- Six weeks between an early Christmas pay day and the first of the New Year has left thousands in debt
- Nearly 1 in 5 (19.88%) will be back in the red within one week
- Upon receiving January’s long-awaited pay, nearly 40% (39.95%) will go shopping or book a holiday before dealing with bills and household finances
- Nearly a third (30.75%) rely on credit cards, overdrafts or loans from family, friends or partners to cover debt
- 20% say they have made sacrifices to their lifestyle
January’s pay day couldn’t come sooner for consumers, with the cost of Christmas, together with December’s early pay, taking its toll on bank balances across the nation.
Yet research out today by comparethemarket.com for the Institute of Inertia, reveals that consumers will only be back in the black for a very short time and will use the majority of their January pay to pay off debt, leaving them no better off in the month of February.
A survey of 2,000 monthly earners in the UK has shown that nearly 1 in 5 (19.88%) will be back in the red by Thursday 4th February, just a week after receiving their January pay. Factors including payday loans, credit cards and family loans have all contributed to this problem, with nearly a third (30.75%) of respondents revealing that they had to rely on a form of credit to get through this financial strain.
Simon McCulloch, Director of Insurance at comparethemarket.com said,
“Whilst it’s clear that many consumers are still struggling with their finances at this time of year, there are simple steps that can help people take back control. Addressing household bills and reviewing monthly outgoings is a good place to start. We’re also helping consumers understand how their personality affects their ability to manage their outgoing, by taking our quiz at www.instituteofinertia.org/quiz.”
Despite the financial pinch, nearly 40% (39.95%) said they will prioritise shopping and such like on pay day before dealing with their bills and household finances. For some January sales, holiday bookings and social gatherings are amongst the first thing many purchased upon the injection of funds into their accounts, meaning they are back in the red after just a few days, continuing the cycle of debt.
Dr. Thomas Webb, a social psychologist at the University of Sheffield and Chair of the Institute of Inertia, said “Just like in the run up to Christmas, where people are often tempted to bury their heads in the sand and not think about money, people may assume that January's pay day will go further than it actually does while not confronting reality.”
Rather than spending time planning ahead, financial inertia has led people to bury their heads in the sand and not wanting to face up to the extent of their debt with over a third (33.35%) admitting that they ignore budgeting throughout the year. Dr. Webb explains that, “This “ostrich problem” occurs, in part, because peoples' main priority is to feel good about themselves - and confronting the reality of poor budgeting can compromise this. However the ostrich problem can be avoided if people keep track of spending. Work out what funds are available for the month (for example after any debts accruing from Christmas have been paid) and then divide that amount by four, so that you know how much you can spend each week. Then, at the end of each week, total what you have spent and see whether you are on track to staying in the black.”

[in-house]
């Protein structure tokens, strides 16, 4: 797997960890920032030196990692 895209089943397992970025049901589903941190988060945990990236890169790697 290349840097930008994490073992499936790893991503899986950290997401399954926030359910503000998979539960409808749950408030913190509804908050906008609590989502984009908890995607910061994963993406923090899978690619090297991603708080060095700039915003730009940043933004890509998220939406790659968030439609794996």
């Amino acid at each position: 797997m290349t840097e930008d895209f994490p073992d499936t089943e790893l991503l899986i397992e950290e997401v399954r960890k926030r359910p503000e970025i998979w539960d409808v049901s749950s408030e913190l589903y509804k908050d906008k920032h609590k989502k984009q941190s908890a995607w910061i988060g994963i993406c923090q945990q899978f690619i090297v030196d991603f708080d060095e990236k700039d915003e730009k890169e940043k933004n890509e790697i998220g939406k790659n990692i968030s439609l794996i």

Michelle Highman, Chief Executive of the Money Charity explains "At the Money Charity we see on a daily basis members of the public who treat credit and overdrafts as 'free money'. Many of these people bury their heads in the sand and take far too long to pay off their debts, racking up interest and cutting into their disposable income. Through the Institute of Inertia we are encouraging people to take control of their spending throughout the month to ensure that come pay day you are not going straight back in the red. And if you are experiencing debt problems, don’t put it off, seek help today."
Consumers can find more tips on overcoming inertia by visiting www.instituteofinertia.org.
Consumer research data in this release comes from research carried out by One Poll, on behalf of comparethemarket.com. It questioned 2000 consumers who are employed and paid on a monthly basis. The fieldwork was carried out between 25th January and 27th January.
About the Institute of Inertia
The Institute of Inertia is a partnership between comparethemarket.com and the University of Sheffield, launched in September 2015 to look at the psychology behind financial inertia and, ultimately, to help consumers to save otherwise wasted time and money.
The Institute of Inertia is a network of experts and academics led by The University of Sheffield’s Dr. Thomas Webb, a social psychologist and specialist in understanding how people achieve (and struggle to achieve) their goals. A programme of qualitative research informs the Institute of Inertia and helps to shape and test potential solutions to drive behavioural change.
For more information on the Institute of Inertia, please visit www.Instituteofinertia.org
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